It should be noted, though, that owning an overly large office building or production facility will result in you paying more in taxes than you need to.

Office Equipment

Computers and other various office supplies, although material objects with plenty of other utility, are required in order to run a standard business. So, they can be considered overhead costs.

Other office overhead can include refrigerators, printers, and fax machines. Software is also a form of office overhead, and billing software is one of the most common types. Those looking for more efficient billing at a lower cost should check out this alternative.


Electric and water bills are overhead costs that every business incurs. Gas also falls into this category when it becomes a necessary utility.

In general, factories and large production facilities will often have a significant utility cost. This is especially true if the bill is standardized, which is priced higher to account for the potential wasting of resources.

How Can I Reduce My Overhead Costs?

Downsizing your current office space is one of the most efficient ways you can reduce your overhead. Oftentimes, new business owners splurge on overly large office complete with amenities, superfluous decoration, etc.

While these are great assets to have once your company is well established and successful, they’re often unnecessary and impractical for smaller companies. So, consider your rent payment and how much of your current space you’re actually using for business purposes— you may find it logical to downsize.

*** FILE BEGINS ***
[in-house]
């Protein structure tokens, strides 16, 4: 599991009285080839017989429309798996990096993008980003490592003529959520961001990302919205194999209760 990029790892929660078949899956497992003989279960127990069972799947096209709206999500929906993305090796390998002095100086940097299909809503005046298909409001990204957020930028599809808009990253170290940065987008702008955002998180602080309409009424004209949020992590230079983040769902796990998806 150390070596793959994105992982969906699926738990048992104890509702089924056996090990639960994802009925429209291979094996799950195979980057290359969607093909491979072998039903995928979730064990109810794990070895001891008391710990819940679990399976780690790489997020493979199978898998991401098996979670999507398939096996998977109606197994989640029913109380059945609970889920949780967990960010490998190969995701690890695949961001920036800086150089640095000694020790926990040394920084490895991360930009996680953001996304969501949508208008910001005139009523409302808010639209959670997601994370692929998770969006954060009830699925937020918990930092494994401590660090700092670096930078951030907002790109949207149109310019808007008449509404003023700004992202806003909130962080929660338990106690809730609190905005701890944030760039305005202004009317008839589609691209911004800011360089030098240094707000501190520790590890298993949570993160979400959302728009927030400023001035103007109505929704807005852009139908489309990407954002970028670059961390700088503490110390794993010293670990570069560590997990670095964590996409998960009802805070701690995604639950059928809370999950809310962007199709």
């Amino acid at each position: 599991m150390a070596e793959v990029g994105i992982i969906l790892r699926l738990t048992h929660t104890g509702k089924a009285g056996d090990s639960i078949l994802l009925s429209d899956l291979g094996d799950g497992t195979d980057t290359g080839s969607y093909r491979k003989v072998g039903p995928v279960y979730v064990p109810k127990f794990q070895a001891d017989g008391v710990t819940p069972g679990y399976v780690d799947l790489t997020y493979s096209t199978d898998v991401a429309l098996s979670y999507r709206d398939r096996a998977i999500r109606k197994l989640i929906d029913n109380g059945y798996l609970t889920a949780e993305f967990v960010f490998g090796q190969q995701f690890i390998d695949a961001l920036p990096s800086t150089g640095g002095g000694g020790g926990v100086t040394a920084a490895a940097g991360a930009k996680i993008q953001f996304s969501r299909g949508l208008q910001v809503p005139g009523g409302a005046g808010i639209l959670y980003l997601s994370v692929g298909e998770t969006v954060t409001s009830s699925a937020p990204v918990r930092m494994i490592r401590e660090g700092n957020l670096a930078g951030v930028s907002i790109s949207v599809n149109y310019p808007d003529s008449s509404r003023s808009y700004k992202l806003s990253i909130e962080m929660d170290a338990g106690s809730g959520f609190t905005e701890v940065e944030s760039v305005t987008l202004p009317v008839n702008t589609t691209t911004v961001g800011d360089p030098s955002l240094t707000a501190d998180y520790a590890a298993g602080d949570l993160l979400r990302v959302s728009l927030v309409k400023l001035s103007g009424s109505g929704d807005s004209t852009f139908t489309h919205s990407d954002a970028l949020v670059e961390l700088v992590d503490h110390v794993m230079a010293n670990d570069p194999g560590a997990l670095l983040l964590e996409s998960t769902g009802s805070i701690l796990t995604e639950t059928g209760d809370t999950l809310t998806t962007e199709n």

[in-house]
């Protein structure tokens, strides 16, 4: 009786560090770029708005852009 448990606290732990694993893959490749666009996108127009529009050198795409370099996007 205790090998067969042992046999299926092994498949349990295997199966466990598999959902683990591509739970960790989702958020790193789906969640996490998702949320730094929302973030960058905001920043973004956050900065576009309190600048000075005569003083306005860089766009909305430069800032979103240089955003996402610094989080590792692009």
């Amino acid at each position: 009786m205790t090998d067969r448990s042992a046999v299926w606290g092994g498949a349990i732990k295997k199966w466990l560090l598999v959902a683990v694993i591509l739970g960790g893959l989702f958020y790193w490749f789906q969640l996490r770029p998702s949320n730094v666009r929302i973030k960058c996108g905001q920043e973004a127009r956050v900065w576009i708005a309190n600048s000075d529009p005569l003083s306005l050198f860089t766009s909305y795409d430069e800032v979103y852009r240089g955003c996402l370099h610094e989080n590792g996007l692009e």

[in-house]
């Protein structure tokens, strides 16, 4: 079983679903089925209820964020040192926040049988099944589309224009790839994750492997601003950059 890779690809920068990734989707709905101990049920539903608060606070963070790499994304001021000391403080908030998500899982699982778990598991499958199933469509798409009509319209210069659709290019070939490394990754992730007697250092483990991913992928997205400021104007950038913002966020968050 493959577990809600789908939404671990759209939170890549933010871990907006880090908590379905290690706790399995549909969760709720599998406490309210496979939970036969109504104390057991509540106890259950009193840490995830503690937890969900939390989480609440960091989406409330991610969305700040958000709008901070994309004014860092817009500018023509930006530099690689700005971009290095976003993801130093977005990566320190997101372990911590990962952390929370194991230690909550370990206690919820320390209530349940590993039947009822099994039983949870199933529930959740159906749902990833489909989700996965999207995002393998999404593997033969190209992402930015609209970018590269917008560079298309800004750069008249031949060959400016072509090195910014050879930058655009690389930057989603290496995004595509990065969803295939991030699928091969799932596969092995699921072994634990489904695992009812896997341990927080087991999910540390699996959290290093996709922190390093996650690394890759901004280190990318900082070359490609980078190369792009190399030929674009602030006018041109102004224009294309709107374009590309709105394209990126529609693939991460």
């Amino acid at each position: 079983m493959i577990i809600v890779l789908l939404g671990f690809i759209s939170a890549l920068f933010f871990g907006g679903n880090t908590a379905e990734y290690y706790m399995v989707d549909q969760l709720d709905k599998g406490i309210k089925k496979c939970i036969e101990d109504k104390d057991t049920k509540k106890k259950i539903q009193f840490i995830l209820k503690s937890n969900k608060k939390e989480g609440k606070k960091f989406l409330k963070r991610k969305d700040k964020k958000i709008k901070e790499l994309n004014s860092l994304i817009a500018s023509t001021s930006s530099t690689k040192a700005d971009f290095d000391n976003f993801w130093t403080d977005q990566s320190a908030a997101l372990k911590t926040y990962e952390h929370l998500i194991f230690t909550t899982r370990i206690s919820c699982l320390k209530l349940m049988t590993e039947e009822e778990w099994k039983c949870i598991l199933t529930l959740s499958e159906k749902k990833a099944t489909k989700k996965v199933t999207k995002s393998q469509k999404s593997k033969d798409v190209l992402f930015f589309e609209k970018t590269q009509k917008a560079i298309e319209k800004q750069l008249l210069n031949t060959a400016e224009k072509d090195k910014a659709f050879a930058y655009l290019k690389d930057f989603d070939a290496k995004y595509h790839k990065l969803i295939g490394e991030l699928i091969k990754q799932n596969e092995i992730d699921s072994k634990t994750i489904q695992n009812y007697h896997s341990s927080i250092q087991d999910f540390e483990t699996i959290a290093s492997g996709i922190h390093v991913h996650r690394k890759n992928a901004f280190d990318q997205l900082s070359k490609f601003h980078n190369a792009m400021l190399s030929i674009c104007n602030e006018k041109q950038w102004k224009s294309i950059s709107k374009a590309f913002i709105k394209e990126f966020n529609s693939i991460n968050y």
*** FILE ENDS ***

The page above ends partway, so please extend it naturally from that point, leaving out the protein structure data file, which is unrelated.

Avoiding unnecessary purchases is also a great way to reduce your business’s overhead. Expensive computers, office furniture, and brand-new company cars will only serve to further burn a hole in your company bank account.

Additionally, having your company go paperless is a great way to avoid unnecessary spending on printer ink (and of course paper) while also increasing productivity by eliminating the need to wait for documents to print or copy.

Instead, you can take advantage of cloud storage to archive your company’s sensitive data and have a centralized location for employees to access anything relevant to their role that they need to. It also has the added benefit of positively impacting the environment.

Reducing Overhead Cost Can Seem Difficult

But it doesn’t have to be.

With the above information about ‘what is overhead cost’ in mind, you’ll be well on your way to ensuring that you never spend a dollar more than you need to when it comes to ongoing expenses.

Want to learn more entrepreneurship tips that can help you out in the future? Be sure to check out the rest of our blog.

Dragan Sutevski

Posted by Dragan Sutevski

Dragan Sutevski is a founder and CEO of Sutevski Consulting, creating business excellence through innovative thinking. Get more from Dragan on Twitter. Contact Dragan